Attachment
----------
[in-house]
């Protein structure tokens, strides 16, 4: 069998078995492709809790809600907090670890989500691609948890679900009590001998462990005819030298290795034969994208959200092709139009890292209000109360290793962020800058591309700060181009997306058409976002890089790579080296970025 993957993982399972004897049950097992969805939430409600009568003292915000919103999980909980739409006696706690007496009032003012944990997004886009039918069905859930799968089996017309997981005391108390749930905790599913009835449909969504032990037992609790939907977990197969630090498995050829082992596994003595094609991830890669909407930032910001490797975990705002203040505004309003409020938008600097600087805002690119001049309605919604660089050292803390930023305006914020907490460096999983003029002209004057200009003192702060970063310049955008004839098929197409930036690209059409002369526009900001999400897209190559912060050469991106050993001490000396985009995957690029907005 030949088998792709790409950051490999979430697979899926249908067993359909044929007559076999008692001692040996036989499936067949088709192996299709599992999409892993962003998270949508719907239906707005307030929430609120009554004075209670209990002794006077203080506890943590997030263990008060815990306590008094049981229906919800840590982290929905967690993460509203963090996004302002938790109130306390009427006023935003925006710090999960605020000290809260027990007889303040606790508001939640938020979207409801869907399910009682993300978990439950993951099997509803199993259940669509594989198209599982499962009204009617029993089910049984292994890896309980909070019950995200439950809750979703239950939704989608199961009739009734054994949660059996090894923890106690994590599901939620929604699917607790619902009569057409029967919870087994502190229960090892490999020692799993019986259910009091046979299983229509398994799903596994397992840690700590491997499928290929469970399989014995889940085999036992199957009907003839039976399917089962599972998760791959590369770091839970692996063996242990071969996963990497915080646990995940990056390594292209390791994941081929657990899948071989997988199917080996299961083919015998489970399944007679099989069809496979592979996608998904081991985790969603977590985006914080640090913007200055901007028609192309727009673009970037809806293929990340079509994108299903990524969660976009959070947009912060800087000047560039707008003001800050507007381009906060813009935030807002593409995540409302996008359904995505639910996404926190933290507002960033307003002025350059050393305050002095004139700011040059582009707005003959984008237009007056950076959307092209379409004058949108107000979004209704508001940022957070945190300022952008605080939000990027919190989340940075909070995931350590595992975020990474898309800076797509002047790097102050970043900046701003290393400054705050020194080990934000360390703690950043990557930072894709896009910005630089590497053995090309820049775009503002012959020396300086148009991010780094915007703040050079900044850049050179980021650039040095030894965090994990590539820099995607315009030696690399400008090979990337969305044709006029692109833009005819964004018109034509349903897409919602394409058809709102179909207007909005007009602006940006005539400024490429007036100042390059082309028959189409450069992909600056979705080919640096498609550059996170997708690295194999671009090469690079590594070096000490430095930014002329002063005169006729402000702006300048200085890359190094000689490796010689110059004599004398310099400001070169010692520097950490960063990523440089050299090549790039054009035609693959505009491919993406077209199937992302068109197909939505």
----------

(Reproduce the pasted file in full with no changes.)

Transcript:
[in-house]
């Protein structure tokens, strides 16, 4: 069998078995492709809790809600907090670890989500691609948890679900009590001998462990005819030298290795034969994208959200092709139009890292209000109360290793962020800058591309700060181009997306058409976002890089790579080296970025 993957993982399972004897049950097992969805939430409600009568003292915000919103999980909980739409006696706690007496009032003012944990997004886009039918069905859930799968089996017309997981005391108390749930905790599913009835449909969504032990037992609790939907977990197969630090498995050829082992596994003595094609991830890669909407930032910001490797975990705002203040505004309003409020938008600097600087805002690119001049309605919604660089050292803390930023305006914020907490460096999983003029002209004057200009003192702060970063310049955008004839098929197409930036690209059409002369526009900001999400897209190559912060050469991106050993001490000396985009995957690029907005 030949088998792709790409950051490999979430697979899926249908067993359909044929007559076999008692001692040996036989499936067949088709192996299709599992999409892993962003998270949508719907239906707005307030929430609120009554004075209670209990002794006077203080506890943590997030263990008060815990306590008094049981229906919800840590982290929905967690993460509203963090996004302002938790109130306390009427006023935003925006710090999960605020000290809260027990007889303040606790508001939640938020979207409801869907399910009682993300978990439950993951099997509803199993259940669509594989198209599982499962009204009617029993089910049984292994890896309980909070019950995200439950809750979703239950939704989608199961009739009734054994949660059996090894923890106690994590599901939620929604699917607790619902009569057409029967919870087994502190229960090892490999020692799993019986259910009091046979299983229509398994799903596994397992840690700590491997499928290929469970399989014995889940085999036992199957009907003839039976399917089962599972998760791959590369770091839970692996063996242990071969996963990497915080646990995940990056390594292209390791994941081929657990899948071989997988199917080996299961083919015998489970399944007679099989069809496979592979996608998904081991985790969603977590985006914080640090913007200055901007028609192309727009673009970037809806293929990340079509994108299903990524969660976009959070947009912060800087000047560039707008003001800050507007381009906060813009935030807002593409995540409302996008359904995505639910996404926190933290507002960033307003002025350059050393305050002095004139700011040059582009707005003959984008237009007056950076959307092209379409004058949108107000979004209704508001940022957070945190300022952008605080939000990027919190989340940075909070995931350590595992975020990474898309800076797509002047790097102050970043900046701003290393400054705050020194080990934000360390703690950043990557930072894709896009910005630089590497053995090309820049775009503002012959020396300086148009991010780094915007703040050079900044850049050179980021650039040095030894965090994990590539820099995607315009030696690399400008090979990337969305044709006029692109833009005819964004018109034509349903897409919602394409058809709102179909207007909005007009602006940006005539400024490429007036100042390059082309028959189409450069992909600056979705080919640096498609550059996170997708690295194999671009090469690079590594070096000490430095930014002329002063005169006729402000702006300048200085890359190094000689490796010689110059004599004398310099400001070169010692520097950490960063990523440089050299090549790039054009035609693959505009491919993406077209199937992302068109197909939505």